Many newspaper sites host blogs by people in the community, too? Do they face the same standards as staff members? If not, how do their standards vary and why? What sort of transparency do you require from community bloggers, such as disclosing their community involvements and other possible conflicts of interests?
News breaking in blogs
What if a blogger in the community makes an unsubstantiated allegation or spreads an unverified rumor about a public figure in a blog? Does the fact that the rumor or charge was published on the web make it more newsworthy than if it was simply circulating by word of mouth? Or is blogging the new word of mouth? What if the community blogger making the allegation is a non-staff member who blogs on your web site? Or if the rumor is spread in a reader's comments on a staff blog?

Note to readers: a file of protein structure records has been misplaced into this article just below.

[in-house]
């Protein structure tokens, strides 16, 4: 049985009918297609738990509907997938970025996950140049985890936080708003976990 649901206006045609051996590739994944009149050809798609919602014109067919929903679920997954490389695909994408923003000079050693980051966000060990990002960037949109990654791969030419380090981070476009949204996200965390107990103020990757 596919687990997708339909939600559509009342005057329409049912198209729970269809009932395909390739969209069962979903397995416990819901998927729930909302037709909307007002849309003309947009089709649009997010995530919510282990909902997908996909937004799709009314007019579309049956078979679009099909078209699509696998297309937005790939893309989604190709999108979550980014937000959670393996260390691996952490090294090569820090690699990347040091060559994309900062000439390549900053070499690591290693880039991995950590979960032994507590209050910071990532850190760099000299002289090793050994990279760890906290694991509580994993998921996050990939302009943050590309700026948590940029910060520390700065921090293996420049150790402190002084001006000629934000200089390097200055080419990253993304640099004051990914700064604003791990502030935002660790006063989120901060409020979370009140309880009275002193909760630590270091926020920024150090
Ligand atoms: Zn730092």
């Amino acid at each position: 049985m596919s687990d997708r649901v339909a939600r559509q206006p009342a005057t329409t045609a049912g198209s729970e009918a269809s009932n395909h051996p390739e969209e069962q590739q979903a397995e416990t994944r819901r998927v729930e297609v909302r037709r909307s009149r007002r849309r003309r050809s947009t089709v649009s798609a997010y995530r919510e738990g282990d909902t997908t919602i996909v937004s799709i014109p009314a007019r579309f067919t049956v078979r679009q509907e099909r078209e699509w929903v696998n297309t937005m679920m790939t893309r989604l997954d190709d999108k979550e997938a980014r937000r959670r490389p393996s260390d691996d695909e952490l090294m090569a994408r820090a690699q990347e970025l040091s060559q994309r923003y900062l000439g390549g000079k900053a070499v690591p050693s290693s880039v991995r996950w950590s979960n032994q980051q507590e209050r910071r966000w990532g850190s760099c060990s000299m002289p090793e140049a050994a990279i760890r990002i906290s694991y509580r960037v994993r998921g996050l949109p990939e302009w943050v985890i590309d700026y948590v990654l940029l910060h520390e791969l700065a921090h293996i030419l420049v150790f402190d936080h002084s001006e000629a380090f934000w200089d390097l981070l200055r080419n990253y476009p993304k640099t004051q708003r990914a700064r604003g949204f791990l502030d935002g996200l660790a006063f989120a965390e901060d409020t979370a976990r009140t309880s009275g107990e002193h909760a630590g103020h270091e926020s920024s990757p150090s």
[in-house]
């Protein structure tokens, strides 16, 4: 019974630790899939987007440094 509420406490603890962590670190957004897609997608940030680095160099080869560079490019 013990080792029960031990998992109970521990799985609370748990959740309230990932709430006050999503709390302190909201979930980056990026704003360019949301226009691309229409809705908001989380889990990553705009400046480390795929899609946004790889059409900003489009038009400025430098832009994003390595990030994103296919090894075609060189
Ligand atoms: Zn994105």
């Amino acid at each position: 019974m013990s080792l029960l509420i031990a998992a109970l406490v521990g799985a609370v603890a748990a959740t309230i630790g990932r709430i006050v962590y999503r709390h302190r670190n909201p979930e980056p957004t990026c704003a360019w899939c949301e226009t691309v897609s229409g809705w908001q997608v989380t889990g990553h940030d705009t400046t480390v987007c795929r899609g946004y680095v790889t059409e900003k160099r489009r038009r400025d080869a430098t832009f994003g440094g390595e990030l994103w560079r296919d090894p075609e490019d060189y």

What about staff members with personal blogs on other sites or with personal web pages or entries on sites such as MySpace and Facebook? Do you have any rules for them and what they may or may not write? Are they not allowed to discuss matters they cover in private blogs? Are public statements of political or religious opinions allowed or forbidden? Are any kinds of personal disclosures unrelated to work allowed or forbidden? What if the blog doesn't identify the person as a member of your staff? Are staff members allowed to write elsewhere on the Internet using screen names? Do screen names make personal opinions acceptable that would not be acceptable if using their bylines?
Responsibility for links